In this simulated game, a “poor R2” model provided you a sufficient advantage over your opponent, the spinner. In real-world business cases, the fact that you have a little less uncertainty in your expected outcomes than your competitors can still provide a differentiating advantage.

Your Problems are not Constant

Businesses typically consider their problems as a given and data science projects as a tool that either succeeds or fails in solving this prescribed, constant problem. However, they leave value on the table by doing this. Optimal use of your analytic models might require you to adapt your business strategy and, in some cases, completely change your business model.

A Small Contrived Example

In the roulette game, we started losing money when our models have an R2 of 0.1 or less. Let us try to change our strategy a bit. Say you noticed that when the model predicts category 2, it is highly likely to be wrong. So, you change your strategy as follows

- When the model predicts category 2, you do not bet on the game.

Figure 2 shows the returns in all the six scenarios between the old and new strategy. Now, you will make money even at a R2 of 0.1. So, by adapting your strategy, you converted your “bad model” to a useful model. In fact, except for the first model, this strategy will net you more money for all other instances than the first strategy. So, except in the first exceptional case, your business will benefit by changing your strategy of playing the game.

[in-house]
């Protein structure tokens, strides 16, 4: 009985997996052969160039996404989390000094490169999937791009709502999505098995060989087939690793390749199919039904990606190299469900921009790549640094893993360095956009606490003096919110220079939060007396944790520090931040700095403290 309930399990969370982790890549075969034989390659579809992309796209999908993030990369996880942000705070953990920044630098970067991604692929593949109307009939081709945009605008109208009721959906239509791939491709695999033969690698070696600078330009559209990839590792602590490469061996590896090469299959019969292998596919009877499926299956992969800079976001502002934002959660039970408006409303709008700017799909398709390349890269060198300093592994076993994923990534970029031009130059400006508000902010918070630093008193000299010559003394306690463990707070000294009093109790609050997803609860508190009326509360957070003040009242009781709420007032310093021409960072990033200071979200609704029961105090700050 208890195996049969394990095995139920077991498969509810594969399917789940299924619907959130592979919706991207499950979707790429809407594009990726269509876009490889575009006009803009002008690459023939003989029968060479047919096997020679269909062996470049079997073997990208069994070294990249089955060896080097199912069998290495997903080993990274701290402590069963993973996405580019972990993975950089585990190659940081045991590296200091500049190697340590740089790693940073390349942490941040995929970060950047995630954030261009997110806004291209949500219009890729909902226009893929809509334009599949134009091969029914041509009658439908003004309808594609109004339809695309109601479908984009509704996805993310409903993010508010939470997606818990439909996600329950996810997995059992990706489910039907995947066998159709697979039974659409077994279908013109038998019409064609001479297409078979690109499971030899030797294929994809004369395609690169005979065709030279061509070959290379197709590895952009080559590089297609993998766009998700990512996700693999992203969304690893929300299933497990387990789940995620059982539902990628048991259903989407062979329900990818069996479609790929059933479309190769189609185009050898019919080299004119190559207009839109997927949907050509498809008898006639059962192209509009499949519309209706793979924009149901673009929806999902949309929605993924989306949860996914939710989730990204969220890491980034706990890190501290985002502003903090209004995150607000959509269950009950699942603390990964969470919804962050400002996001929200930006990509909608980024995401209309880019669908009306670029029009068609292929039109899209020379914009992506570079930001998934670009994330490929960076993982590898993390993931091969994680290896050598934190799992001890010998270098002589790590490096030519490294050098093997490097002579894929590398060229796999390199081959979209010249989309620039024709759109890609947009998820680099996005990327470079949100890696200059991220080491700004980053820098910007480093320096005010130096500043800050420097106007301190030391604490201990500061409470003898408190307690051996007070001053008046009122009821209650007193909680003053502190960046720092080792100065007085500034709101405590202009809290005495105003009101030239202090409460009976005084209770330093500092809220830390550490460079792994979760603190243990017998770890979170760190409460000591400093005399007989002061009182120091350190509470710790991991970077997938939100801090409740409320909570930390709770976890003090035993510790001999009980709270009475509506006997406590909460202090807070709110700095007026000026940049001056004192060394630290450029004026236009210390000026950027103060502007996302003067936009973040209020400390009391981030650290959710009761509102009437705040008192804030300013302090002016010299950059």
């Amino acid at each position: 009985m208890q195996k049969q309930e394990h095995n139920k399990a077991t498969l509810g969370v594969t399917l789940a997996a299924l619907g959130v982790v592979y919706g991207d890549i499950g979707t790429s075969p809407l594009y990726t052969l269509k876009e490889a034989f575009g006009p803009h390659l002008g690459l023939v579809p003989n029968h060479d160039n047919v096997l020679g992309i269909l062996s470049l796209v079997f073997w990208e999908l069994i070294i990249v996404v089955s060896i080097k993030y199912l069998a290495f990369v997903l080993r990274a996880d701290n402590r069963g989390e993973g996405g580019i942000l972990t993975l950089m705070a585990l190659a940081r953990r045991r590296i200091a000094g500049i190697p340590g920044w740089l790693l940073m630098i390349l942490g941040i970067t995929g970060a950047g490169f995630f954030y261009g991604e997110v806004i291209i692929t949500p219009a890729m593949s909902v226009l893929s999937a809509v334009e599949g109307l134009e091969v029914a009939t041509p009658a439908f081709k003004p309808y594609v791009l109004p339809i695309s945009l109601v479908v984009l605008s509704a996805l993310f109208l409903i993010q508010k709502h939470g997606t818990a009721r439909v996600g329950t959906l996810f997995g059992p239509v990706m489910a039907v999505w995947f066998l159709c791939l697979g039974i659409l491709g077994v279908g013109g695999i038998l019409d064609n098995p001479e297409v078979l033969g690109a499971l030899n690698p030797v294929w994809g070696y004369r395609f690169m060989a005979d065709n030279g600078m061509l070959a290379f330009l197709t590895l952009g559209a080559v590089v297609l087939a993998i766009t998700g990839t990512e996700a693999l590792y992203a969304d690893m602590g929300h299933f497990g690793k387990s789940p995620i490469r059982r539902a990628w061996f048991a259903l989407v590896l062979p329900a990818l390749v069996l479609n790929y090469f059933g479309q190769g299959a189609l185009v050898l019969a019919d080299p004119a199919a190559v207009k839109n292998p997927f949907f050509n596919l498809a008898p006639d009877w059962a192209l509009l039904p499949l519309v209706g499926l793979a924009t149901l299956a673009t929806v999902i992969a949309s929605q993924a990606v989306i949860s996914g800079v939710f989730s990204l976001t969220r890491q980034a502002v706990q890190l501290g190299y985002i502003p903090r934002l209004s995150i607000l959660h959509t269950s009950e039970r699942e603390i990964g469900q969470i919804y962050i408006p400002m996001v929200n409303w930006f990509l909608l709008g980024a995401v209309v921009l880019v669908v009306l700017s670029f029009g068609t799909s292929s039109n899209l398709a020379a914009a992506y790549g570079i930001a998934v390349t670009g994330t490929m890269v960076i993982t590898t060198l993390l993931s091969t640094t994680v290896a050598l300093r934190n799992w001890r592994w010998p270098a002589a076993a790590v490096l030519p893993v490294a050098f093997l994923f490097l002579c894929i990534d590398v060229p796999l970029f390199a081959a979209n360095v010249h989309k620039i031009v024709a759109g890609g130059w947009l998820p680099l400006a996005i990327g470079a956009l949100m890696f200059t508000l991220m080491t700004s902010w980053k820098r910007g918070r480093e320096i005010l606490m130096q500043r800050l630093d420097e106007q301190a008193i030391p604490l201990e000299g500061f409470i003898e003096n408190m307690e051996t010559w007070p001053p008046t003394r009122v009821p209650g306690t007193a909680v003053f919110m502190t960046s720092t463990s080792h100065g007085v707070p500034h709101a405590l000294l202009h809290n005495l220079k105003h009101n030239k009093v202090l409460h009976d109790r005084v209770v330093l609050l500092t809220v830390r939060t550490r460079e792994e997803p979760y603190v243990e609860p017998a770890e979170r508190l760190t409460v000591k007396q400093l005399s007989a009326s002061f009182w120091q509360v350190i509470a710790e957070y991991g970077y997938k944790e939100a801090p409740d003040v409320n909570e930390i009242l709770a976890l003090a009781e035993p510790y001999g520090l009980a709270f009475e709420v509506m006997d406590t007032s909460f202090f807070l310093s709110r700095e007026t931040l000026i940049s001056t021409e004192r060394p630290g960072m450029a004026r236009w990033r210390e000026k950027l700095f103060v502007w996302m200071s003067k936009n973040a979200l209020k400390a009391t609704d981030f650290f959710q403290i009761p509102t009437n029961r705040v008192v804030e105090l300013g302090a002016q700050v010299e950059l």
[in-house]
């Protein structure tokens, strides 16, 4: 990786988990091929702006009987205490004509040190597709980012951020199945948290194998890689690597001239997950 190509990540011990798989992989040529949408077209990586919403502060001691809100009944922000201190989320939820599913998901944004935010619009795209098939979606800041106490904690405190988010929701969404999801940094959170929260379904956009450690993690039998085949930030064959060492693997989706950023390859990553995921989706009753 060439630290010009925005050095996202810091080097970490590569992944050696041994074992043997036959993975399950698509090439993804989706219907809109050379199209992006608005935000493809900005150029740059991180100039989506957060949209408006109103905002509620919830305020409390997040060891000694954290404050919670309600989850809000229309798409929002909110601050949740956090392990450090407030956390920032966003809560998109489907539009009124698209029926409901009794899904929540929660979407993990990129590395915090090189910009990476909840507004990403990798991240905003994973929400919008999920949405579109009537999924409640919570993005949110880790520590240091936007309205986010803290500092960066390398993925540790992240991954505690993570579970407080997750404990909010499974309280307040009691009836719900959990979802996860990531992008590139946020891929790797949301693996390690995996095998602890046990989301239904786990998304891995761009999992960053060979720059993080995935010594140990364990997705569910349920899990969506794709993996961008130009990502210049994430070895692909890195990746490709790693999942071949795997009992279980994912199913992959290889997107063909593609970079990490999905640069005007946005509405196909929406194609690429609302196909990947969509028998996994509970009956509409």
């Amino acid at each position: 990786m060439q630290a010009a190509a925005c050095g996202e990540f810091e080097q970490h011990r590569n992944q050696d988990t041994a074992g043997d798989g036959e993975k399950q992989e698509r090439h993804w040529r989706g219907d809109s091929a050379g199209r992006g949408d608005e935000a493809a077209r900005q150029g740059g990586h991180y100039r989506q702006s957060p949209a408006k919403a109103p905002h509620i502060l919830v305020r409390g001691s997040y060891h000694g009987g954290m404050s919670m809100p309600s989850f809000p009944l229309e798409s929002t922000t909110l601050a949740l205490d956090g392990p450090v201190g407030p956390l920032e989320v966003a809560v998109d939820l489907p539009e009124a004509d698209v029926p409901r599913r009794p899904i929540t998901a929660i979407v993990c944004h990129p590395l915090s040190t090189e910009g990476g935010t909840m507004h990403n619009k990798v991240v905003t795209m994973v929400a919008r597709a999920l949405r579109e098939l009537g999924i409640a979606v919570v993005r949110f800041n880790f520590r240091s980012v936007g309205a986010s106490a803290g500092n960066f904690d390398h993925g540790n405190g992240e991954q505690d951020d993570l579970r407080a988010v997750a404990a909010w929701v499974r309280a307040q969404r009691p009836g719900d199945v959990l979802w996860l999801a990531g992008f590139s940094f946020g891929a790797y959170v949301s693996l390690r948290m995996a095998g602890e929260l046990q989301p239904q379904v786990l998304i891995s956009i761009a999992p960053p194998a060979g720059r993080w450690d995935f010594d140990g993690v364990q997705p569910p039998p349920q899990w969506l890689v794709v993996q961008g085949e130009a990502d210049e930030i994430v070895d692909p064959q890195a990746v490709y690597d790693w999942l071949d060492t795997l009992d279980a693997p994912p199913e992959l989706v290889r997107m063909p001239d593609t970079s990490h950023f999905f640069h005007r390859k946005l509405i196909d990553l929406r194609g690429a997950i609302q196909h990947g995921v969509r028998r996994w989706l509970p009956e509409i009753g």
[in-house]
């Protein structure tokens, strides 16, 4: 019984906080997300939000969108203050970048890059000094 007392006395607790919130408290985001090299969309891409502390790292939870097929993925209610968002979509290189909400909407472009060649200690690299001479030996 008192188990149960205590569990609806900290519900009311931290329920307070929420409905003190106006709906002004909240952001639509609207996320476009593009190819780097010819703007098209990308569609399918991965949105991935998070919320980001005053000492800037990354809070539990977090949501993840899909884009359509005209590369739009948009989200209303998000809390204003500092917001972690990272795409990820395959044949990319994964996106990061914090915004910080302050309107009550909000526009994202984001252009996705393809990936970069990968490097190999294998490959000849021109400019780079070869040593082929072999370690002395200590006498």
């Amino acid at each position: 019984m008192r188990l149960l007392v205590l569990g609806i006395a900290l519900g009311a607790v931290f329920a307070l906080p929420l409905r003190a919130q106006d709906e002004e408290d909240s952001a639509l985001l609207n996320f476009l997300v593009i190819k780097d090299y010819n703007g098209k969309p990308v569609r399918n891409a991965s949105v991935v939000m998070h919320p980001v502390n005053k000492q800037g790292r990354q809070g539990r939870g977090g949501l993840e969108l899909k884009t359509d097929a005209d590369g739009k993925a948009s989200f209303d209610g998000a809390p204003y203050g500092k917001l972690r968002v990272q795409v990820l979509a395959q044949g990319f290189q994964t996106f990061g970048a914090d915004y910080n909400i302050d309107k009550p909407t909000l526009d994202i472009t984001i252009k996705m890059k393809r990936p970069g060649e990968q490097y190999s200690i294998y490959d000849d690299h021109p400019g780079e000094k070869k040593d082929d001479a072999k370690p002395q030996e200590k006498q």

Table 1 Six scenarios with progressively weakening relationship between spinner’s weight and game result
Figure 2: Your ROI with different strategies for all the scenarios

This scenario explains the interplay between business strategy and your model performance. Many times, in industrial data problems, your data is fixed and collecting more data is not an option. It may not be possible to improve the performance of your best models. The only thing you can adapt is your strategy. Once you know the best you can do with your data, the focus should shift to what is the best you can do with this information.